Where to take your parents for lunch and have enough left over groceries

By Doug Cummings and Noah Lopez

Arizona Daily Wildcat

So your parents are coming to town, and you probably want to get some good meals out of them. But you also want them to stock your refrigerator, buy last minute furnishings for your place, clothe you for winter, etc. Maybe you better suggest some cheaper places to eat.

That's where we come in. Despite our hefty salaries as editors for Mutato, and all of the other residual perks that come with being Wildcat employees, we have made an art out of eating good and eating thriftily. So, rather than embarrass yourselves by taking your parents to the sleazy pizza-by-the-slice joint you frequent, try these great, reasonably priced, UA eateries:


800 E. University Blvd.


One of my closer Mutato colleagues forced me to try this Cafe after I had intentionally avoided it for more than a year. In retrospect, I don't know what I was thinking. Cafe Paraiso has none of the negative aspects that tend to drag down other local coffeehouses. There are no annoying customers (at least, not while I was there), no kitschy, retro-hip crap adorning the walls, no over-priced, bad coffee (well, actually, I don't drink coffee anymore, so I didn't try Paraiso's), no precious hard to pronounce names . Well, you can't have everything.

For under five bucks ($4.95 to be exact), I had one of the best vegetarian sandwiches I've ever had in my entire life. Grain bread bursting with avocados, cream cheese, red onions, sprouts, dressings, cheese I was constantly wiping my mouth, hoping that my lunch companion wouldn't notice my sandwich's sloppy wealth spread across my face.

Cafe Paraiso also offers some great looking salads, quiches and desserts (admittedly, your typical coffeehouse fare, but done right) all reasonably priced. Very good stuff. N.L.


754 E. Grant and various other Tucson locations


It seems this Mexican food stand on Grant Road and Park Avenue has taken over a Rally's Hamburger drive-through, but don't let its quick service and small size throw you off. Los Betos is a great solution for quality food when you're on the go.

Their menu includes traditional Mexican food standbys like chicken, bean or chorizo burritos, tacos, tostadas and enchiladas. But the food is prepared with a restaurant-style quality that easily outdoes the pre-packaged filler from other fast food stops like Taco Bell. Their servings are enormous, as proven by combination meals for roughly $5 that threaten to break their Styrofoam carriers with beans, rice, and tortilla supplements.

While most visitors to Tucson may want to dine in a relaxed environment, Los Betos provides a convenient source of fine Mexican food when keeping a tight schedule.D.C.


974 E. University Blvd.


This isn't exactly a well-kept secret. A typical lunch hour will have all nine or ten tables full with only one wait person to take care of them all. But, if you hold off until the afternoon, you can have one of the best moderately priced Mediterranean lunches the UA area has to offer.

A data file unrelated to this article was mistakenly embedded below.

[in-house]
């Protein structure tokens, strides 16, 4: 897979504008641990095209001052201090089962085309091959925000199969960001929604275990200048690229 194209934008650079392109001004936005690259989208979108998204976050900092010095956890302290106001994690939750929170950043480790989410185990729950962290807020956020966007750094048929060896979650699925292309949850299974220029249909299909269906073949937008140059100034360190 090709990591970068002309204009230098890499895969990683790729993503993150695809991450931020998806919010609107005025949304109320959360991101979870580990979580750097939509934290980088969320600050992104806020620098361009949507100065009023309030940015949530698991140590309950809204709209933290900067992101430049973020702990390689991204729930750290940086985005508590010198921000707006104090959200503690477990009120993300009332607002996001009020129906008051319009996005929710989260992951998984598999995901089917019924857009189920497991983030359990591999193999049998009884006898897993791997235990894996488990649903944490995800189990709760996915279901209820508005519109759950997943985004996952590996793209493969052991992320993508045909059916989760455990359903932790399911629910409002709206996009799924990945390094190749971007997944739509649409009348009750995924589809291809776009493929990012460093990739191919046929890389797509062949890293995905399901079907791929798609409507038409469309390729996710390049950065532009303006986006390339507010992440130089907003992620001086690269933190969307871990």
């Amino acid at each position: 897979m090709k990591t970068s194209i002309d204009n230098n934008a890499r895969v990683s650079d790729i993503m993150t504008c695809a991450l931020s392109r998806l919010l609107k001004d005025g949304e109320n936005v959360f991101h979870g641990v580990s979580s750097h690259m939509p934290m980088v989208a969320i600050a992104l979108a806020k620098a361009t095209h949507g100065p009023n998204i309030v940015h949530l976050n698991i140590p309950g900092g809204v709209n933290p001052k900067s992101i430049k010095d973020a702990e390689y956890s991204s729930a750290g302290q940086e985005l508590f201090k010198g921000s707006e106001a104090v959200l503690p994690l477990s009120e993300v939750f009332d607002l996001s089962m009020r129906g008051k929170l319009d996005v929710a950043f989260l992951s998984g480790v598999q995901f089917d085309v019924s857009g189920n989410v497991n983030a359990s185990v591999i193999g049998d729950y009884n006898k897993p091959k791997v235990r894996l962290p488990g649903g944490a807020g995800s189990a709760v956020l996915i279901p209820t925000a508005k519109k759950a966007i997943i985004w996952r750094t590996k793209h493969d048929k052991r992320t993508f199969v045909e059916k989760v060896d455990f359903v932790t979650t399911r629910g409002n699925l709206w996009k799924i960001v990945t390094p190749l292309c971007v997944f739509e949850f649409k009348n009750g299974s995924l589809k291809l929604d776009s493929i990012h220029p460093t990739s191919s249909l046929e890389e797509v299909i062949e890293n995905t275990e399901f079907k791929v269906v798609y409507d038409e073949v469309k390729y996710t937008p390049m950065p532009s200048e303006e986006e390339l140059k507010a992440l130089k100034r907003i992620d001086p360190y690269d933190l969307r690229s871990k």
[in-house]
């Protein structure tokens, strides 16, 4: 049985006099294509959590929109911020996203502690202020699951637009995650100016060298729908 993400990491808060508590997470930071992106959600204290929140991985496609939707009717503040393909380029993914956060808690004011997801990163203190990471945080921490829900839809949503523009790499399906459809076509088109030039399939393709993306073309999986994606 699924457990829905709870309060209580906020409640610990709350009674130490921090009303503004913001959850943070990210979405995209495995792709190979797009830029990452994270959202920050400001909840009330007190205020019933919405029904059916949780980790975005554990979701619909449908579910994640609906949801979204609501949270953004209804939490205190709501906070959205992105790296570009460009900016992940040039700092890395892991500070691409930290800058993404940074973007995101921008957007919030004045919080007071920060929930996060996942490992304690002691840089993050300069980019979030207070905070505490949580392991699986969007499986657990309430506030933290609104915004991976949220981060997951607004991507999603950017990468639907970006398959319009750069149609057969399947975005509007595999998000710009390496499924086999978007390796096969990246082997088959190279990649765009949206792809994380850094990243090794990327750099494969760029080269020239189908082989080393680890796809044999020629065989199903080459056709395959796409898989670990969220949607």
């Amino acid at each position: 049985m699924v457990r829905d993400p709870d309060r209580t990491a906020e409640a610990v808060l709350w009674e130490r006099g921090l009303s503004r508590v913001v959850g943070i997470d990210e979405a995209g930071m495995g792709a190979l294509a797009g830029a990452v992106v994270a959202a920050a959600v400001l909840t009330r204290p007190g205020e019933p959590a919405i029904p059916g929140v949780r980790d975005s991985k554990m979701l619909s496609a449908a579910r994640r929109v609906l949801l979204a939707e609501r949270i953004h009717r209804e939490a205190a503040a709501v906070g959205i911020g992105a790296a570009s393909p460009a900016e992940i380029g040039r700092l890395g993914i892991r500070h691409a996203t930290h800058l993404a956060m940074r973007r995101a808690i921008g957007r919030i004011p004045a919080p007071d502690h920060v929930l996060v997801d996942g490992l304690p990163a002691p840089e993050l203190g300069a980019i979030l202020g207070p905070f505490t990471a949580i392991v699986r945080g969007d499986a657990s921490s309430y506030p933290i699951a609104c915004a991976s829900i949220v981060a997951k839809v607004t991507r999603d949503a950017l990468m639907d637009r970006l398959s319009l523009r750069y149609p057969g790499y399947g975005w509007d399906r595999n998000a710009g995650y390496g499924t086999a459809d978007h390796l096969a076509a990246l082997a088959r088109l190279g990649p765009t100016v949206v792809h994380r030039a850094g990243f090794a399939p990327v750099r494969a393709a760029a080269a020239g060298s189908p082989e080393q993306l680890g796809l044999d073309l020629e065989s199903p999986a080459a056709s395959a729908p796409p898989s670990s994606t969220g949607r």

The main selling point here is Casa Blanca's falafel sandwich. Three bucks will get you a giant pita bread packed with great falafel, lettuce, tomatoes and dressing. Add a dollar or so and you can have the Cal's special a combination falafel and gyro meat pita sandwich. Neither of these could leave you wanting for more.

I have a girlfriend that swears by their grape leaves and other friends that maintain that their hummus is the best in town, so you might want to go as a family and sample a little bit of everything.

Just don't expect fast food.



1903 E. Speedway and various other Tucson locations


One of the more popular dining locations for UA students is Boston Market on Campbell Avenue and Speedway Boulevard. The traditional American decor, checkered tablecloths and vegetable crates, creates a relaxed, homey atmosphere.

The dining selection is reminiscent of home-cooking as well, offering baked ham, turkey and rotisserie chicken with a variety of side dishes like steamed vegetables, breaded stuffing, mashed potatoes, and cornbread.

The meals are served deli-style, allowing patrons to select from the variety of foods available that are displayed in front of the turning rotisseries that cook the meats to perfection.

Most of the meals at Boston Market can be purchased for around $5 and the service is quick. For a satisfying dinner from a conventional American menu, Boston Market is an enjoyable solution.


622 N. Fourth Ave.


If you're looking to show your parents some southwestern flavor, but in a more relaxed, sit down fashion, be sure to try this great Forth Avenue hole in the wall.

La Indita boasts a full menu of Indian and Mexican food. While the friendly restaurant offers the typical Sonoran fare, such as burritos and enchiladas, the greater pleasures can be found in its specialties from the Mexican Tarascan Indian tribe, such as their great ranch enchiladas and the Tarascan taco.

The latter is my favorite here, an Indian fry bread smothered with red chile (though I opt to skip it) and La Indita's great beans. Top it off with lettuce, salsa and cheese and you have more than a meal.

And again, all under $5.N.L.

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